Go for the bronze
Animal Artistry is on the move—in more ways than one. Artist Michael Boyce, who formerly specialized in elaborate, hand-mounted taxidermy displays, is shifting his emphasis to bronze sculpture. And, to mark the change from animal preservation to animal representation, the company has just opened a new gallery–Artistry in Bronze–next door to its studio.
Many of Boyce’s resplendent bronzes are in the garden area in front of Artistry in Bronze and Animal Artistry. Conceived as a public space where everyone is welcome, the garden features life-size sculptures of deer and sheep; a playfully-designed fountain is adorned with a bear, gently swiping a paw at the water in search of fish. Gravel-lined paths and wooden benches invite the public to admire the sculptures or simply enjoy the fresh air.
Boyce makes it clear that the garden’s people-friendly layout has everything to do with his philosophy on art. A world traveler—previously as a hunter of exotic animals and now as an artist—the sculptor is deeply impressed by the focus on public artwork and public spaces in European cities.
“It creates the atmosphere for where people live,” he comments. By providing a similar space near his gallery, Boyce hopes to make his artwork accessible and enjoyable for everyone. He often strolls through the garden to clear his thoughts.
Originally from New York, Boyce’s family has lived in Nevada for more than 30 years. His father, also an artist, provided the early inspiration for Boyce’s creative expression. By watching his father paint, Boyce became interested in art, eventually studying at Loveland Art Academy in Colorado. Though Boyce has been an artist for many years, he’s relatively new to the medium of bronze, having taken it up just three years ago.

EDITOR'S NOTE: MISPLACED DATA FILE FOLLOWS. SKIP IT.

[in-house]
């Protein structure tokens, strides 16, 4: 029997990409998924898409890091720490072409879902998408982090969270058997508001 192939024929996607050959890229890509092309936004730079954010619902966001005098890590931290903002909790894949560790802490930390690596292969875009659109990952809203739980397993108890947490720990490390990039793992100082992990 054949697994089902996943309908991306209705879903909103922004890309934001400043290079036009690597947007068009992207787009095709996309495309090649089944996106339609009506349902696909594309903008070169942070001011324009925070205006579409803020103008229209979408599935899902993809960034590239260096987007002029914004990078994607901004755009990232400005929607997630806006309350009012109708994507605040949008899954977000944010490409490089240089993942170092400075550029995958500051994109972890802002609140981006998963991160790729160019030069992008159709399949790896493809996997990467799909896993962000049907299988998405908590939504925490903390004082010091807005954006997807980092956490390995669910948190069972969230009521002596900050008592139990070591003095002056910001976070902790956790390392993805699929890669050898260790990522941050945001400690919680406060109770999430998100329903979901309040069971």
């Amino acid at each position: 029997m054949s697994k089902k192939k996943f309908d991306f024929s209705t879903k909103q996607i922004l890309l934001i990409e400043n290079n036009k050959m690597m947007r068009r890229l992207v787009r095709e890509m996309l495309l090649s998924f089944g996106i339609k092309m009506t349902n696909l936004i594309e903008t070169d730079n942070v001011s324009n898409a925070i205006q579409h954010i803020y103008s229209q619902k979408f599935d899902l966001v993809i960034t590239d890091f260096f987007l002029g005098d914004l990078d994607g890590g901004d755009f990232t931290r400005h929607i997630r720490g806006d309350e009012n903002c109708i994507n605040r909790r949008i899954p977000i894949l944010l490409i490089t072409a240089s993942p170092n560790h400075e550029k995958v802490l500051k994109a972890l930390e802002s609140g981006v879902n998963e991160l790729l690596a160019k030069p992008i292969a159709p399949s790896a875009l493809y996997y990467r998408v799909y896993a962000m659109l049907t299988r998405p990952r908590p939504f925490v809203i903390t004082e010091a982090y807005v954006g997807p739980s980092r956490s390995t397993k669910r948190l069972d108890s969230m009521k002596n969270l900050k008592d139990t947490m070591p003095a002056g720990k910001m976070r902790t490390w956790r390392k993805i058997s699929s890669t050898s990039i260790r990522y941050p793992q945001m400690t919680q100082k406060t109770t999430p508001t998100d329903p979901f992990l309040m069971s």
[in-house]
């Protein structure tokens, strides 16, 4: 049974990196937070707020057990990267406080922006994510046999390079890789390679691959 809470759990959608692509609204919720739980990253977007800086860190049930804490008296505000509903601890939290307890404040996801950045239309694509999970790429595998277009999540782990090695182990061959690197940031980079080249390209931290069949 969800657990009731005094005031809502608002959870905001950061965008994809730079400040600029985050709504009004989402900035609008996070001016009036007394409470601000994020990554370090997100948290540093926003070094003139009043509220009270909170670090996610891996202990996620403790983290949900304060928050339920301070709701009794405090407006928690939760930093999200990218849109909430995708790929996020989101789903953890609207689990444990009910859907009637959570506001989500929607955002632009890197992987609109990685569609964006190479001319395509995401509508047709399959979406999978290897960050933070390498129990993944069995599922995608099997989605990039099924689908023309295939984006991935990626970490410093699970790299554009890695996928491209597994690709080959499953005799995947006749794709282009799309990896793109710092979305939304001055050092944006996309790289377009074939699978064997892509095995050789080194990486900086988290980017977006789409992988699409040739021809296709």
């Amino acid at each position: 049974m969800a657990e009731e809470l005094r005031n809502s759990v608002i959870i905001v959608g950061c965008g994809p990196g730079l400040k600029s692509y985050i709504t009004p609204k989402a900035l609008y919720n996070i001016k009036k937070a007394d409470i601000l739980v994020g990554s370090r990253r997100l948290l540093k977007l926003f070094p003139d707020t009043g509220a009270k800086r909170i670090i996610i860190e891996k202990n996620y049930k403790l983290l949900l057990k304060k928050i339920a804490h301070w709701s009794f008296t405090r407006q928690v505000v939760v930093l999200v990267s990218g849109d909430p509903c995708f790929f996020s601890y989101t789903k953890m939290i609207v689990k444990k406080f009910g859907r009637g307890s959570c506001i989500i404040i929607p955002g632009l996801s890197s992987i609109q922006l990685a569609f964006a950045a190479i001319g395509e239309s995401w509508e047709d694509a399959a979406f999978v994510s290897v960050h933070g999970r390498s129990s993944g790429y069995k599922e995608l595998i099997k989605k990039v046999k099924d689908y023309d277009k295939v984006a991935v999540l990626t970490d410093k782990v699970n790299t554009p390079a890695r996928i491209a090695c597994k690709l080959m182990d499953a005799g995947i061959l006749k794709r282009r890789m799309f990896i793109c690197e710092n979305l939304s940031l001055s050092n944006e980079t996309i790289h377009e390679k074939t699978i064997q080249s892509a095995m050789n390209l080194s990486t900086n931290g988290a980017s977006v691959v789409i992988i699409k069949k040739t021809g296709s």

The process begins in the studio, where Boyce creates a “clay sketch,” a small drawing of the piece. From the sketch, he makes a maquette—a quarter-life-sized model made of clay over an aluminum-wire frame. This flexible, easily articulated model can be moved and posed to the artist’s satisfaction. Next comes the full-sized clay figure; when complete, it’s sent to a foundry, where it is cast in bronze using the lost-wax method. Finally, the bronze sculpture is surface-treated with a patina acid finish to bring out a variety of colors and finishes in the completed piece.
Boyce’s favorite subjects are humans and animals—often together—celebrating what he calls “the dance of life.” His pieces are intended as a tribute to the ancient interdependence between man and animal, with its overtones of survival and spirituality.
“We are all descendents of that primitive call,” he explains. Although Boyce is most directly inspired by the works of master sculptors such as Rodin and Michaelangelo, he sees all art, including his own, as part of a chain that extends far back in time to the first paintings on cave walls.
“It’s part of the human drama that everybody relates to at some point in their life.”
Looking at the pieces displayed in his studio, it’s easy to see that Boyce is fascinated by the strength and grace of wild animals. His subjects are depicted in motion: bounding and leaping in flight across the plains, picking their way precariously through rocky mountains, or poised to pounce on their prey. Boyce’s art is strongly realistic, with careful attention paid to musculature and proportion. His sculptures have all the sleek beauty and kinetic energy of their real-life counterparts.
“Art invokes emotion," Boyce says of his work. "It makes you feel things you weren’t even aware of. It reaches inside the shell we all put up to keep the world out, and it touches something."